White leaf spot is caused by the fungus Mycosphaerella capsellae (also called Pseudocercosporella capsellae ). The disease has a worldwide distribution and a wide host range among cruciferous weeds. In Australia, white leaf spot commonly infects canola seedlings. It is not usually severe enough to cause yield loss.


Leaf, stem and pod lesions are greyish-white to light brown, (Figure 11.20). Unlike blackleg lesions, white leaf spot lesions do not contain pycnidial fruiting bodies (black dots) and usually have a more granular surface compared with the smooth surface of blackleg lesions, (Figure 11.21). Leaf lesions often have a brown margin when they mature; they can be up to one centimetre in diameter and often join to form large irregular shaped lesions. Nutrient deficient crops have been reported to be more severely affected by the disease. In severe epidemics, infections can defoliate susceptible varieties.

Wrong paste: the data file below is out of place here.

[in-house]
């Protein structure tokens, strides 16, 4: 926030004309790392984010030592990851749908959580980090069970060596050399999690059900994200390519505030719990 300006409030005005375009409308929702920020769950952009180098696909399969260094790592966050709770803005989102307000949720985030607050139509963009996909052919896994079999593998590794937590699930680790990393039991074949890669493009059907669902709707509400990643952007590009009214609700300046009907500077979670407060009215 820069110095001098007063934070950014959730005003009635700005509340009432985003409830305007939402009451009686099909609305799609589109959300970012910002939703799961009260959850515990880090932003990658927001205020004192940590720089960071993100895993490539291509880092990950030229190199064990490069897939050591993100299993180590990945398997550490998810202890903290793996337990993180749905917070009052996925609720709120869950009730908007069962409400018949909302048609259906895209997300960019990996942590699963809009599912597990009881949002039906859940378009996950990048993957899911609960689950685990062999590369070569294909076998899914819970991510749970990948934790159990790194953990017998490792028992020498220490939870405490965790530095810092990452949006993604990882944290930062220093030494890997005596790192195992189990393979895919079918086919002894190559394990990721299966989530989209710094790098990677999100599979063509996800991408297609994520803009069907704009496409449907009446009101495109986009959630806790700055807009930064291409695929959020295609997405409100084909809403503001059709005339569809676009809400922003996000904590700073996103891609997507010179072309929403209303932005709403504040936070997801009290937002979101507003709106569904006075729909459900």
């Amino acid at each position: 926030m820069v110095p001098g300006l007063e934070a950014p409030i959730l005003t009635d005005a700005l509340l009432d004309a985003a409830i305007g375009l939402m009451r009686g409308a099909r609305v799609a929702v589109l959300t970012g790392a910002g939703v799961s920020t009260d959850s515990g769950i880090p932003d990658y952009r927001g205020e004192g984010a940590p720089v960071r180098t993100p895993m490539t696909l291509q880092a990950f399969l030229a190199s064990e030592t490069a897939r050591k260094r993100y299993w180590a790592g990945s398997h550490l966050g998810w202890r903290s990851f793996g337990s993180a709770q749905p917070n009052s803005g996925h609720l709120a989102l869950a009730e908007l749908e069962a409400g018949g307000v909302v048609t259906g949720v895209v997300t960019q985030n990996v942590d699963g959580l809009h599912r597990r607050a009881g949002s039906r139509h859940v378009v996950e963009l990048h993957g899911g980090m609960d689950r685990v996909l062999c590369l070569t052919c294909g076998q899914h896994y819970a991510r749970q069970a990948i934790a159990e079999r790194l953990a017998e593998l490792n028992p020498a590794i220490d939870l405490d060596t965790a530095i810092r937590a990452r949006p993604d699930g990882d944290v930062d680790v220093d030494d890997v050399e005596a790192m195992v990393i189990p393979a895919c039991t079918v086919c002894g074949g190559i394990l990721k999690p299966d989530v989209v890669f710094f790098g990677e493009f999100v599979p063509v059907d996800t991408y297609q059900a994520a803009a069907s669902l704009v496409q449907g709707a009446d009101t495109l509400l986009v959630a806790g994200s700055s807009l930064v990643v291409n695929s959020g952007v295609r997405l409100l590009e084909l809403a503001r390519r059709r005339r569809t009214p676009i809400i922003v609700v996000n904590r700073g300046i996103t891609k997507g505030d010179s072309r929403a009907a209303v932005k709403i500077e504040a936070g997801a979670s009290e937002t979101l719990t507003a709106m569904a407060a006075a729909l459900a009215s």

Figure 11.20 White leaf spot infection on canola leaves Photos: S. Marcroft

Figure 11.21 Typical white leaf spot lesion (red circles) and blackleg leaf lesions (blue circle). Note the white leaf spot have no small black spots (fruiting bodies). Photo: S. Marcroft

Disease Cycle

The fungus survives on canola stubble as thick- walled mycelium. When prolonged wet weather conditions prevail autumn/winter wind-borne spores are produced that cause primary leaf lesions on canola. These initial lesions go on to produce new wind-borne spores that cause the rapid spread of the disease throughout the crop. The disease is not usually seed-borne but can be spread by infected seeds or infected debris with the seed.


  • white leaf spot infection is not usually severe enough to warrant control
  • crop rotation and isolation from the previous year’s canola stubble will prevent infection from wind- borne spores
  • control cruciferous weeds and volunteer canola
  • provide adequate nutrition to reduce crop stress.